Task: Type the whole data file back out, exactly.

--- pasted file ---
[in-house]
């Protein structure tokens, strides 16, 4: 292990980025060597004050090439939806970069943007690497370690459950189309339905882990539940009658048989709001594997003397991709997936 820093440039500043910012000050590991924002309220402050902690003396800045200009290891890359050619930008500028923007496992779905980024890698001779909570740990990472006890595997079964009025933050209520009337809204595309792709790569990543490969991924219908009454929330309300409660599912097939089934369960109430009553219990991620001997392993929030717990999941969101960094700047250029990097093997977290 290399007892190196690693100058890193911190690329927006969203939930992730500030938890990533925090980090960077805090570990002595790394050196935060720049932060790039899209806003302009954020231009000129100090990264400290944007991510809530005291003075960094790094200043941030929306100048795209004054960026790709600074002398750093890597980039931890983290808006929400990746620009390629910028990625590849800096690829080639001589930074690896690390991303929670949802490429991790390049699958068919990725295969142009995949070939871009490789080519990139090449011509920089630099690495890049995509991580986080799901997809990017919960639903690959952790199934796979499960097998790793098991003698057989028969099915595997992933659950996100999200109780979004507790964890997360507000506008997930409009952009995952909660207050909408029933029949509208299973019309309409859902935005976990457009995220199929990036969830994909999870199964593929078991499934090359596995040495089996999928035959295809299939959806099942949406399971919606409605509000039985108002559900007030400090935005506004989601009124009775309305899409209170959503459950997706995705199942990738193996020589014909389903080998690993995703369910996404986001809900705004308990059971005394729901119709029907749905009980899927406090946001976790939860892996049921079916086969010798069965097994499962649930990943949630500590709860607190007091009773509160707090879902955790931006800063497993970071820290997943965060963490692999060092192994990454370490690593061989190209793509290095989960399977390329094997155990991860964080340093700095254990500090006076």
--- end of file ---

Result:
[in-house]
């Protein structure tokens, strides 16, 4: 292990980025060597004050090439939806970069943007690497370690459950189309339905882990539940009658048989709001594997003397991709997936 820093440039500043910012000050590991924002309220402050902690003396800045200009290891890359050619930008500028923007496992779905980024890698001779909570740990990472006890595997079964009025933050209520009337809204595309792709790569990543490969991924219908009454929330309300409660599912097939089934369960109430009553219990991620001997392993929030717990999941969101960094700047250029990097093997977290 290399007892190196690693100058890193911190690329927006969203939930992730500030938890990533925090980090960077805090570990002595790394050196935060720049932060790039899209806003302009954020231009000129100090990264400290944007991510809530005291003075960094790094200043941030929306100048795209004054960026790709600074002398750093890597980039931890983290808006929400990746620009390629910028990625590849800096690829080639001589930074690896690390991303929670949802490429991790390049699958068919990725295969142009995949070939871009490789080519990139090449011509920089630099690495890049995509991580986080799901997809990017919960639903690959952790199934796979499960097998790793098991003698057989028969099915595997992933659950996100999200109780979004507790964890997360507000506008997930409009952009995952909660207050909408029933029949509208299973019309309409859902935005976990457009995220199929990036969830994909999870199964593929078991499934090359596995040495089996999928035959295809299939959806099942949406399971919606409605509000039985108002559900007030400090935005506004989601009124009775309305899409209170959503459950997706995705199942990738193996020589014909389903080998690993995703369910996404986001809900705004308990059971005394729901119709029907749905009980899927406090946001976790939860892996049921079916086969010798069965097994499962649930990943949630500590709860607190007091009773509160707090879902955790931006800063497993970071820290997943965060963490692999060092192994990454370490690593061989190209793509290095989960399977390329094997155990991860964080340093700095254990500090006076």